This fabulous photo shows members of District P in Croydon undertaking their stand down photo (probably in May 1945). Of particular interest in the flag; I've never seen anything quite like this before. There's a real mix of head wear on show - the standard beret, felt hat and side cap plus three gentlemen sat at the front in peaked hats - this has been seen before but is quite rare.
For the love of Mary, will people please stop buying the fake ARP Shelter keys on eBay. A few weeks ago a key went for the eye-watering amount of £143. And that key was almost certainly knocked up in a shed. Since then any old key (and this is clearly an old wardrobe key) has had ARP SHELTER (poorly) stamped onto it. They are fake!
There are a number of different designs for Fire Watcher badges and prices online are showing a marked upward swing. Here are two badges of the same design but one with the half-moon lapel fitting and one with the brooch pin fitting.
A visitor to the site sent through the following items after seeing a previous blog post regarding a cigarette case with The Times ARP badge on it. Below is another cigarette case but this time in the original box of issue and with a letter for the recipient. This is dated October 1939 and I assume goes to show that The Times had been undertaking ARP duties for some time.
Also sent along were three ARP badges issued by The Times. I assume there may have been some reason behind the various colours.
An interesting piece of paper ephemera is this postcard concerning the Civil Defence Review that took place in Hyde Park in July, 1941. The postcard was created to send Christmas wishes to family or friends at the end of 1941.
This OFFICER I/C ARP SERVICES armband OFFICER I/C CD SERVICES sleeve insignia is held at Chertsey Museum. I'd not seen either before. Also listed from the same donation are "Report And Control" shoulder titles for and the rank insignia of a thin bar over a wide.
The Lambeth Shelter Marshal armband sold on eBay on 14 June 2020 for the princely sum of £510 (thankfully the item came with free postage...). In total there were 25 bids from eight different bidders. There is certainly a growing market for British home front memorabilia but I do not recall an armband reaching anything like the amount this one did. The same seller had a Paddington ARP Messenger armband that sold for £285.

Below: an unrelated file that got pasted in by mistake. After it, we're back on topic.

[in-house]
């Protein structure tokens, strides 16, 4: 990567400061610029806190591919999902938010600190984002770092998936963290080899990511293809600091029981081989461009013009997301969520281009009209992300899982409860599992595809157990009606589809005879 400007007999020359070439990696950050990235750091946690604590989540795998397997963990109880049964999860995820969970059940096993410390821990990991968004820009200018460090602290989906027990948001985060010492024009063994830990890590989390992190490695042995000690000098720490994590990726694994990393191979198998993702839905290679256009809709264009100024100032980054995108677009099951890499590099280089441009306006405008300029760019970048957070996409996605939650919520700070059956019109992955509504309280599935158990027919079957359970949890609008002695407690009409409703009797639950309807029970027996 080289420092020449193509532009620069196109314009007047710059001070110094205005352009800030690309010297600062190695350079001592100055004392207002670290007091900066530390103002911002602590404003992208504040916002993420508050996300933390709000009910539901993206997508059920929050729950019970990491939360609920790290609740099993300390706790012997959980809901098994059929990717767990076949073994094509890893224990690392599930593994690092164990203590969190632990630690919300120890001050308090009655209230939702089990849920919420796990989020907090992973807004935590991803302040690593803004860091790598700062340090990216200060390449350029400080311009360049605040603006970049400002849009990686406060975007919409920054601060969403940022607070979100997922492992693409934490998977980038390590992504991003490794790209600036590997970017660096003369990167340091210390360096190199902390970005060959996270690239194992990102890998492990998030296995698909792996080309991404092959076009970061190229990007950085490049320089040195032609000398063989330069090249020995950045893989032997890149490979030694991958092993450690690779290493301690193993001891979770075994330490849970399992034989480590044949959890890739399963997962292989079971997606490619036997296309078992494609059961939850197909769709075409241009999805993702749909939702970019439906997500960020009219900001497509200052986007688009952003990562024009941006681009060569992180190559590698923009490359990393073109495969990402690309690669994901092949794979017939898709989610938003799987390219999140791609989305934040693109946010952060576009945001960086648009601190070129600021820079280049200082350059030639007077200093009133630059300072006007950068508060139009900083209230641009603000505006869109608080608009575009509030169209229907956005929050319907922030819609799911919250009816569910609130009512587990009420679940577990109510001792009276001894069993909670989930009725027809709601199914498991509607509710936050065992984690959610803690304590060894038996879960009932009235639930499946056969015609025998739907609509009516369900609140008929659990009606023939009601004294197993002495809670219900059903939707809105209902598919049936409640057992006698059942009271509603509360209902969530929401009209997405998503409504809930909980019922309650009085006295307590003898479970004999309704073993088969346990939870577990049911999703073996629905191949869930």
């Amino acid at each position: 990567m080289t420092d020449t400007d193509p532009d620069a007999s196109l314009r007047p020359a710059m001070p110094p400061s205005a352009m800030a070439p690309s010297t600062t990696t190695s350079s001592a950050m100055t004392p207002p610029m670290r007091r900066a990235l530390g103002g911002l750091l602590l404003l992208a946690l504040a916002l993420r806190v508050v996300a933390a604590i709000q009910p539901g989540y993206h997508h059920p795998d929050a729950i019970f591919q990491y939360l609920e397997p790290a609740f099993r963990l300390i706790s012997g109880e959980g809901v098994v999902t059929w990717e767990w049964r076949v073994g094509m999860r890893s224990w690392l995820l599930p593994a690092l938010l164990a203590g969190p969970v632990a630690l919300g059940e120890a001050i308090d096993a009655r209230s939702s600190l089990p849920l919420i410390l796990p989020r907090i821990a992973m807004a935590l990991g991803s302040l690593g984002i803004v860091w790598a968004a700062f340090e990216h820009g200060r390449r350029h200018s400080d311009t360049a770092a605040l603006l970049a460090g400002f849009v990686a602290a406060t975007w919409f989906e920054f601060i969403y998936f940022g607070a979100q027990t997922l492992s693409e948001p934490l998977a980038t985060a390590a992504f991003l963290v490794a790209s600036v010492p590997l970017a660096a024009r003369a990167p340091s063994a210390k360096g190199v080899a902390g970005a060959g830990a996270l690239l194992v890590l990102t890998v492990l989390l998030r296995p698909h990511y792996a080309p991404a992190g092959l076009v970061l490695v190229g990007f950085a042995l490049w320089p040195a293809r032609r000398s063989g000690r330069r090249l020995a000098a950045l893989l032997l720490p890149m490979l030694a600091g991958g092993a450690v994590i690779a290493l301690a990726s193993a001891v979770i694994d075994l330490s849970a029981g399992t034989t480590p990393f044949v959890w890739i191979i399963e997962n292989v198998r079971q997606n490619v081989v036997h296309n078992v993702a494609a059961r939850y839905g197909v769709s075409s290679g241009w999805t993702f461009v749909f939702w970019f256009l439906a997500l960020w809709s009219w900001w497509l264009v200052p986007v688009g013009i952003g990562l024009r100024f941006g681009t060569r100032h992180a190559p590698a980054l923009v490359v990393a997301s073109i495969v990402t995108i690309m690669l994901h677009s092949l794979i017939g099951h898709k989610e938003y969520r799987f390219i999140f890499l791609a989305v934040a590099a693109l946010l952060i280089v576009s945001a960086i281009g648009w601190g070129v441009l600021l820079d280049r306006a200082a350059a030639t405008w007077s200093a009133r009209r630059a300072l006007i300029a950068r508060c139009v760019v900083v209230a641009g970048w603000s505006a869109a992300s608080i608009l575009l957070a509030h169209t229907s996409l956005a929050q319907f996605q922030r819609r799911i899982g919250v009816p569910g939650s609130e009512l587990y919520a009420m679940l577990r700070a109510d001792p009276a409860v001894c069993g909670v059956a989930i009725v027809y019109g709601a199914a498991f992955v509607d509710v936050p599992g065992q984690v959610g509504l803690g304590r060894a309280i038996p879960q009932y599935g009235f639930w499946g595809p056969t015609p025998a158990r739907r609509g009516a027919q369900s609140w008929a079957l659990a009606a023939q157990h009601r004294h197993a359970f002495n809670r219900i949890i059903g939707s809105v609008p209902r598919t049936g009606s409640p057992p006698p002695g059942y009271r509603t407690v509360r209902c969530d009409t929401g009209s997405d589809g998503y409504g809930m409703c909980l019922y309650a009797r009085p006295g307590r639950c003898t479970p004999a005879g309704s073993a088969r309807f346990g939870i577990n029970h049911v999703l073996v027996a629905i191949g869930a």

Regularly appearing on eBay are mementos featuring German incendiary bomb fins. These "souvenirs" of various city blitzes usually all have a find plonked onto a block of wood and a made up label added for that extra level of "authenticity". From Coventry Cathedral to Liverpool Docks, the London Blitz to Southampton fire-bombing, fraudsters have been faking these items for years. The sad fact is that collectors new to the hobby fall victim to the fakes. It may well be a real incendiary fin (but again these are now reproduced - I've seen them for sale at £30 a pop at militaria fairs) but the provenance is completely made up. The one below isn't even German and claimed to be a captured French example dropped in Reigate... They often come from the very same sellers who always seem to have them available. The below sold on eBay in June 2020, fools and their money...
It is assumed that the badge below was a private purchase badge that was worn by member's of the Wardens' Service who had passed the LARP (Local Air Raid Precautions) instructors' course. The silver coloured enamel badge is regularly available but to date the below badge has not been seen on any period photographs. I have seen several of these badges over the years and they all appear to have the same style of manufacture.
A shelter ticket issued in 1942 for use in one of the Borough of Wandworth's ARP shelters. The current Tooting Bec London Underground station was originally called Trinity Road (changed name on 1 October 1950). The address shown is a couple of hundred yards from the tube station.
This stand down photo features a Civil Defence Reserve group. Of particular interest are the two despatch riders that are rarely seen in photos. Under magnification is appears they all have the Civil Defence Reserve shoulder titles and the berets have the rare printed CDR badge. A number have war service chevrons. Curiously, a number of the battledress have no breast badge; they are the austerity pattern and they may have been issued especially for the photo.
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